For me, before I go to sleep, I keep a notebook by my nightstand, and I write down things I am grateful for right before I close my eyes. I do this as well when I wake up. I also write a thought of what I want to focus on for the day such as patience, kindness or being less reactive and more deliberate in my answers.

I definitely fail in my attempt to carry those goals throughout the day, but I want to train my brain to focus on positivity and gratitude because my efficient brain will start scanning the world for other evidence of things to be grateful for the remainder of the day.

Our brain is very efficient, so if you have paved the neural road map, it does not have to make new connections that take more effort. Make it easy for your brain to master these connections and thought patterns.

Incorporate practicing daily gratitude and research has shown that even in 8 weeks, the effects will be noticeable. Others may notice you are less reactive, in a better mood and they may ask you what has changed. The answer is you trained your brain to practice something underrated yet powerful: gratitude.

Dr. Diana Londoño is one of the few female Urologic Surgeons in the United States. Passionate about her patients’ medical needs, feelings, and their privacy, she approaches ALL her patients as if they were family. Understanding that urological problems can be difficult to discuss, she believes “we must strive to keep a patient's dignity intact during difficult times of illness, stress or anxiety.” Dr. Londoño sees patients at City of Hope at their Glendora, California location.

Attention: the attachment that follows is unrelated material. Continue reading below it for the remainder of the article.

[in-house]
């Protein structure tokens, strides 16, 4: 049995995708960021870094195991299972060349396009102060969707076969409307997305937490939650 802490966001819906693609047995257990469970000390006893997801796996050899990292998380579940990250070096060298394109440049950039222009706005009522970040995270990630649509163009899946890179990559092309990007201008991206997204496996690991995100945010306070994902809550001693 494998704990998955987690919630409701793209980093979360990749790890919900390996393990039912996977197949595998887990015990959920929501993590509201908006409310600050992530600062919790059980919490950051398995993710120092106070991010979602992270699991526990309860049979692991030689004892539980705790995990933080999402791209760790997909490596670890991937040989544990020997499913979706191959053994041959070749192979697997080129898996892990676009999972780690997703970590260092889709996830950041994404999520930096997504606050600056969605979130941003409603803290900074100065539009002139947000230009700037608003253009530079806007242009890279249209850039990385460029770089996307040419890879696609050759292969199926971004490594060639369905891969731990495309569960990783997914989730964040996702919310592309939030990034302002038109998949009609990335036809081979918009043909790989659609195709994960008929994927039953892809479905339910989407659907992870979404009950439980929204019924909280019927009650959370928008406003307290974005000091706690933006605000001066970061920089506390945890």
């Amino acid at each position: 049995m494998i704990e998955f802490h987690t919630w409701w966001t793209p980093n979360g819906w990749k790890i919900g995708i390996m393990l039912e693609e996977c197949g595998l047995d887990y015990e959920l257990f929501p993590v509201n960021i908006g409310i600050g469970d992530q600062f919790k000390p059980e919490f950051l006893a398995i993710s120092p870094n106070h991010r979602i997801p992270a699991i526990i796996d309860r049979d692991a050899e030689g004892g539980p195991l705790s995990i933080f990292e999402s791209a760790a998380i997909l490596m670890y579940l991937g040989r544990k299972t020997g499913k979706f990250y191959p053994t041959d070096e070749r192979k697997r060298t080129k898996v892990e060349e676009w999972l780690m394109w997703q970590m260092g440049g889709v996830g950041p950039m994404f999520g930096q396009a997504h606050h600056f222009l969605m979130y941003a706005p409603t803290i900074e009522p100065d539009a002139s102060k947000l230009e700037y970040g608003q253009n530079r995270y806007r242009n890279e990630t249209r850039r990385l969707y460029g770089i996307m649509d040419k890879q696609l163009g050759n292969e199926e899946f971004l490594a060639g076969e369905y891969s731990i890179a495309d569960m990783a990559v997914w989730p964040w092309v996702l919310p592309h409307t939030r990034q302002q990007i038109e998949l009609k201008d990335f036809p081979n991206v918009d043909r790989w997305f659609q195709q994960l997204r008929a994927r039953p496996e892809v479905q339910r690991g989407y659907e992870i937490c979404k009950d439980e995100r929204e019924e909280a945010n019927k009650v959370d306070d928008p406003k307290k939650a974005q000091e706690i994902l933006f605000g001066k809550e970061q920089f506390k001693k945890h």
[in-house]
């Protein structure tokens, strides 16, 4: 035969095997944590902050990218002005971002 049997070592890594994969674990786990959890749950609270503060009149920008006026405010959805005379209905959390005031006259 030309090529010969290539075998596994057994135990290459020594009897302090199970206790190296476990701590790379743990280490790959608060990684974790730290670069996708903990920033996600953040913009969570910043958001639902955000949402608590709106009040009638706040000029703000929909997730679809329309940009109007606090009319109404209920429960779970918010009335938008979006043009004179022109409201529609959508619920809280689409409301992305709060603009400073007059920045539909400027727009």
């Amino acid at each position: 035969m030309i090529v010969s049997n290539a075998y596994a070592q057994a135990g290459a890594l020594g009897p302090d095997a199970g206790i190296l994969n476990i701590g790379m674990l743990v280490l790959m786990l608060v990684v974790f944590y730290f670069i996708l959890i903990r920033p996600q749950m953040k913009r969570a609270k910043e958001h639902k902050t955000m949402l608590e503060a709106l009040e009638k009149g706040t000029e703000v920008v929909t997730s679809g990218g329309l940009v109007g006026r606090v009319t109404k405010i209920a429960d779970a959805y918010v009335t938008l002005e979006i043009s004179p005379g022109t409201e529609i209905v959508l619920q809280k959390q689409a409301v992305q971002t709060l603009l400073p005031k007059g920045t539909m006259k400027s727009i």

Born in Mexico City, Dr. Londoño was educated in Southern California, graduating with honors from Claremont McKenna College and earning her medical degree at UCLA. She completed her surgical internship and urology residency at Kaiser Permanente, where she trained in open, endoscopic, laparoscopic, and robotic-assisted procedures.

Dr. Londoño is fluent in both Spanish and English and appears frequently on Spanish language television as a medical expert. She is a prolific writer and speaker, as well as a physician coach.

She is passionate about Physician Wellness and founded the confidential FREE Physician Coach Support Line to help combat physician burnout. It is estimated that 65% of some medical specialists are burned out. Burnout affects 56% of all female physicians.25% of all physicians are depressed and 13% report having suicidal ideations. 400 physicians or more per year complete suicide.

This is a crisis in healthcare.

We are all patients.

Physician wellness affects us all.

Physician Coach Support provides compassionate peer support using coaching skills (free of charge) for any physician who may be struggling with a situation or a thought they need support with. Their mission is to increase awareness to help physicians live a more conscious life.

Learn more about the free support services for physicians, make an appointment or provide a donation to support their efforts by going to https://physiciancoachsupport.com/